The comedy came to the Berlin stage in 1897 enjoying immediate success and, by all accounts, audiences loved the comic portrayal of the ‘well-to-do’ city dwellers such as Wilhelm Giesecke, a Berlin manufacturer of ladies’ underwear, and his daughter Ottilie, who show all the characteristics of the nouveau riche.

Oper Koeln - Ralph Benatsky, Robert Stolz: The White Horse Inn (Im weißen Rössl) (Photo Paul Leclaire)
Oper Koeln - Ralph Benatsky, Robert Stolz: The White Horse Inn (Im weißen Rössl) (Photo Paul Leclaire)

In fact, the play promoted tourism in Upper Austria especially in and around St Wolfgang and a contemporary edition of Baedeker’s travel guide praised the natural beauty of the region and described the White Horse Inn as nicely situated at the lake front next to where the steamboat can be taken for a romantic trip across the Wolfgangsee.

And one of the most innovative pieces of staging in this adorable and satisfying production, directed by Eike Ecker, witnessed the arrival of the hotel guests to the shore of the Wolfgangsee traipsing from the back of the auditorium done up to the nines struggling with various items of hand luggage admirably led by their bearded captain with a lone hand carrying the ship’s funnel - letting off steam, too. And so, too, were some of the passengers who were seen bickering with one another in true holiday spirit! It was a colourful scene - the audience lapped it up.

Oper Köln, by the way, is currently working in makeshift surroundings in the 1920s-built Staatenhaus am Rheinpark in Cologne-Deutz (across the Rhine from Cologne Cathedral) while their opera-house is under restoration, therefore Eike Ecker and his creative team put to good use the seemingly-limited space and resources available to them.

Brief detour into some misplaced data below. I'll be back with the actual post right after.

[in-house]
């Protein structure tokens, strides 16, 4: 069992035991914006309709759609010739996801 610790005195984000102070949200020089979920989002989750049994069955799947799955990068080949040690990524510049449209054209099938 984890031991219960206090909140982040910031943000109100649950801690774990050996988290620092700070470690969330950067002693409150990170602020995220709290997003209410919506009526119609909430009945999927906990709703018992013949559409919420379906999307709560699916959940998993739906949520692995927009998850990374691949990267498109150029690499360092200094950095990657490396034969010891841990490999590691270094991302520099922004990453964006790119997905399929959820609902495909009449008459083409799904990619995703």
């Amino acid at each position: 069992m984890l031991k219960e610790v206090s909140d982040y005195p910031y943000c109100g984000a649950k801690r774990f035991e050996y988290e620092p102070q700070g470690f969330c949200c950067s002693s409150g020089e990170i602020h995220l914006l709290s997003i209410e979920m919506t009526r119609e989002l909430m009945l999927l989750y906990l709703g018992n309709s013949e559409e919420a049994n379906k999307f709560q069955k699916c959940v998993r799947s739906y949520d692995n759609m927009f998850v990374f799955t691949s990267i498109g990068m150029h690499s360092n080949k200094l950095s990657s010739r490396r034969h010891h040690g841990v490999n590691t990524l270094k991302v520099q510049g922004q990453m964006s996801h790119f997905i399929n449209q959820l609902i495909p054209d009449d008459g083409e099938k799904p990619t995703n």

Oper Koeln - Ralph Benatsky, Robert Stolz: The White Horse Inn (Im weißen Rössl) (Photo Paul Leclaire)
Oper Koeln - Ralph Benatsky, Robert Stolz: The White Horse Inn (Im weißen Rössl) (Photo Paul Leclaire)
For instance, Darko Petrovic’s set (in situ for the entire show) comprised a mountain range covering the width of the back of the stage area with members of the orchestra (Gürzenich-Orchester Köln) sited in front of it but separated from the performers by an Edelweiss-patterned orchestra rail - what else! The actual performing area took place on a revolving stage which, overall, was en fête with Austrian balcony-style flags set off by a line of ornamented Victorian-style, wrought-iron, gas-lights with the White Horse Inn seen in all its glory overlooking the Wolfgangsee - a pretty picture, for sure!

And helping that pretty picture was the imagination and creativeness of the lighting designer, Nicol Hungsberg, who in one lovely scene turned the entire stage into a picturesque winter postcard comprising an ice-skating rink finished off with the snow-covered mountain range glistening in the moonlight. Romantic to the core!

But this production was wonderfully romantic through and through not least by the arrival of Kaiser Franz Joseph I, Emperor of Austria and Hungary, a spoken role played regally by Christian Futterknecht who looked the part from head to toe while another innovative piece of staging employed a ski chair-lift whilst the entry of the tourists arrived at the start of the show by way of a cardboard cut-out charabanc with cameras at the ready.

Oper Koeln - Ralph Benatsky, Robert Stolz: The White Horse Inn (Im weißen Rössl) (Photo Paul Leclaire)